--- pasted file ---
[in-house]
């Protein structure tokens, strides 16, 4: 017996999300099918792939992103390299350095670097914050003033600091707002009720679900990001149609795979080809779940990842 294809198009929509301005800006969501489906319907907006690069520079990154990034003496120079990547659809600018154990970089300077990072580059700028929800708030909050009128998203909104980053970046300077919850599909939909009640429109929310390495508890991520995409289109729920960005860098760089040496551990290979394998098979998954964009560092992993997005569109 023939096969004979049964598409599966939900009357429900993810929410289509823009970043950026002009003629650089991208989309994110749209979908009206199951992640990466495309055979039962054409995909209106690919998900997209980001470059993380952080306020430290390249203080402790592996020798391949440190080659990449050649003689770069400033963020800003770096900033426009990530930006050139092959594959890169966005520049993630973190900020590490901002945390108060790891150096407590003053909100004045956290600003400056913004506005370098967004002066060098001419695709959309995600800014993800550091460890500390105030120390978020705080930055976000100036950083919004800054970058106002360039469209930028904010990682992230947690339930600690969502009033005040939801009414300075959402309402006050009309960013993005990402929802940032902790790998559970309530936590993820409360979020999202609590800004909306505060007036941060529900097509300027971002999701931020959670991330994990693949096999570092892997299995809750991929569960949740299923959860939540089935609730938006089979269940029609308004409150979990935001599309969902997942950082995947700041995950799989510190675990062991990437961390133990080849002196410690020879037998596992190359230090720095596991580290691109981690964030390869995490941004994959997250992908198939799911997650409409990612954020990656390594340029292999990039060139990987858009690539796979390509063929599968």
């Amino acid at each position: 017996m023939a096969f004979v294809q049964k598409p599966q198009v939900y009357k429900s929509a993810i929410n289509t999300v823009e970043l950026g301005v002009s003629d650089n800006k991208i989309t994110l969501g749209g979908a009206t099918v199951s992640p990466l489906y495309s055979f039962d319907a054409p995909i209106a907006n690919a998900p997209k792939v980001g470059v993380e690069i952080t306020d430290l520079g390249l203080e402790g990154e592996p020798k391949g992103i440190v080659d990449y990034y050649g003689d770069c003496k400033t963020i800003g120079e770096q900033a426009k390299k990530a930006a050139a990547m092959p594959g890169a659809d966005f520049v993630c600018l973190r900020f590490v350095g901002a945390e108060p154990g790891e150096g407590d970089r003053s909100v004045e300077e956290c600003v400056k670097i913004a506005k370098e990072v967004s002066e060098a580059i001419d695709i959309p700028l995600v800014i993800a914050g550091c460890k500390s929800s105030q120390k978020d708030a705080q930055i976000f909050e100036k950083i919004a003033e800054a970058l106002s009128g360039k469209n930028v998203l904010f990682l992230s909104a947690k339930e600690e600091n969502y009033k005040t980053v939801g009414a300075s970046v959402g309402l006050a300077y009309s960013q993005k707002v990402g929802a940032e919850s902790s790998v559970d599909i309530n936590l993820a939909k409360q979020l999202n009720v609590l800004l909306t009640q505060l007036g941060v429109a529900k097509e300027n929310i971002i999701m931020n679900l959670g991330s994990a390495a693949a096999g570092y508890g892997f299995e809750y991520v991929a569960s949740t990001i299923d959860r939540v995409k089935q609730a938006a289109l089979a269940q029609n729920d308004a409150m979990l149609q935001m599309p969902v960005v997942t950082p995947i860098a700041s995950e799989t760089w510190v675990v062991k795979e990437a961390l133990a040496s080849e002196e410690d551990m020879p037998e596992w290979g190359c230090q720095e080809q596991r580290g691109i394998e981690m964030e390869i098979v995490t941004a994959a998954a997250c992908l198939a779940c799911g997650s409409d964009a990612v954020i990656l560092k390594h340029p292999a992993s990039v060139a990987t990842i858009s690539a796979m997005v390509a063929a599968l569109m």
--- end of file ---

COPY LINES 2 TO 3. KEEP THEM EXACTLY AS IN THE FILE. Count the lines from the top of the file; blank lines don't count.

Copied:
């Protein structure tokens, strides 16, 4: 017996999300099918792939992103390299350095670097914050003033600091707002009720679900990001149609795979080809779940990842 294809198009929509301005800006969501489906319907907006690069520079990154990034003496120079990547659809600018154990970089300077990072580059700028929800708030909050009128998203909104980053970046300077919850599909939909009640429109929310390495508890991520995409289109729920960005860098760089040496551990290979394998098979998954964009560092992993997005569109 023939096969004979049964598409599966939900009357429900993810929410289509823009970043950026002009003629650089991208989309994110749209979908009206199951992640990466495309055979039962054409995909209106690919998900997209980001470059993380952080306020430290390249203080402790592996020798391949440190080659990449050649003689770069400033963020800003770096900033426009990530930006050139092959594959890169966005520049993630973190900020590490901002945390108060790891150096407590003053909100004045956290600003400056913004506005370098967004002066060098001419695709959309995600800014993800550091460890500390105030120390978020705080930055976000100036950083919004800054970058106002360039469209930028904010990682992230947690339930600690969502009033005040939801009414300075959402309402006050009309960013993005990402929802940032902790790998559970309530936590993820409360979020999202609590800004909306505060007036941060529900097509300027971002999701931020959670991330994990693949096999570092892997299995809750991929569960949740299923959860939540089935609730938006089979269940029609308004409150979990935001599309969902997942950082995947700041995950799989510190675990062991990437961390133990080849002196410690020879037998596992190359230090720095596991580290691109981690964030390869995490941004994959997250992908198939799911997650409409990612954020990656390594340029292999990039060139990987858009690539796979390509063929599968």
């Amino acid at each position: 017996m023939a096969f004979v294809q049964k598409p599966q198009v939900y009357k429900s929509a993810i929410n289509t999300v823009e970043l950026g301005v002009s003629d650089n800006k991208i989309t994110l969501g749209g979908a009206t099918v199951s992640p990466l489906y495309s055979f039962d319907a054409p995909i209106a907006n690919a998900p997209k792939v980001g470059v993380e690069i952080t306020d430290l520079g390249l203080e402790g990154e592996p020798k391949g992103i440190v080659d990449y990034y050649g003689d770069c003496k400033t963020i800003g120079e770096q900033a426009k390299k990530a930006a050139a990547m092959p594959g890169a659809d966005f520049v993630c600018l973190r900020f590490v350095g901002a945390e108060p154990g790891e150096g407590d970089r003053s909100v004045e300077e956290c600003v400056k670097i913004a506005k370098e990072v967004s002066e060098a580059i001419d695709i959309p700028l995600v800014i993800a914050g550091c460890k500390s929800s105030q120390k978020d708030a705080q930055i976000f909050e100036k950083i919004a003033e800054a970058l106002s009128g360039k469209n930028v998203l904010f990682l992230s909104a947690k339930e600690e600091n969502y009033k005040t980053v939801g009414a300075s970046v959402g309402l006050a300077y009309s960013q993005k707002v990402g929802a940032e919850s902790s790998v559970d599909i309530n936590l993820a939909k409360q979020l999202n009720v609590l800004l909306t009640q505060l007036g941060v429109a529900k097509e300027n929310i971002i999701m931020n679900l959670g991330s994990a390495a693949a096999g570092y508890g892997f299995e809750y991520v991929a569960s949740t990001i299923d959860r939540v995409k089935q609730a938006a289109l089979a269940q029609n729920d308004a409150m979990l149609q935001m599309p969902v960005v997942t950082p995947i860098a700041s995950e799989t760089w510190v675990v062991k795979e990437a961390l133990a040496s080849e002196e410690d551990m020879p037998e596992w290979g190359c230090q720095e080809q596991r580290g691109i394998e981690m964030e390869i098979v995490t941004a994959a998954a997250c992908l198939a779940c799911g997650s409409d964009a990612v954020i990656l560092k390594h340029p292999a992993s990039v060139a990987t990842i858009s690539a796979m997005v390509a063929a599968l569109m």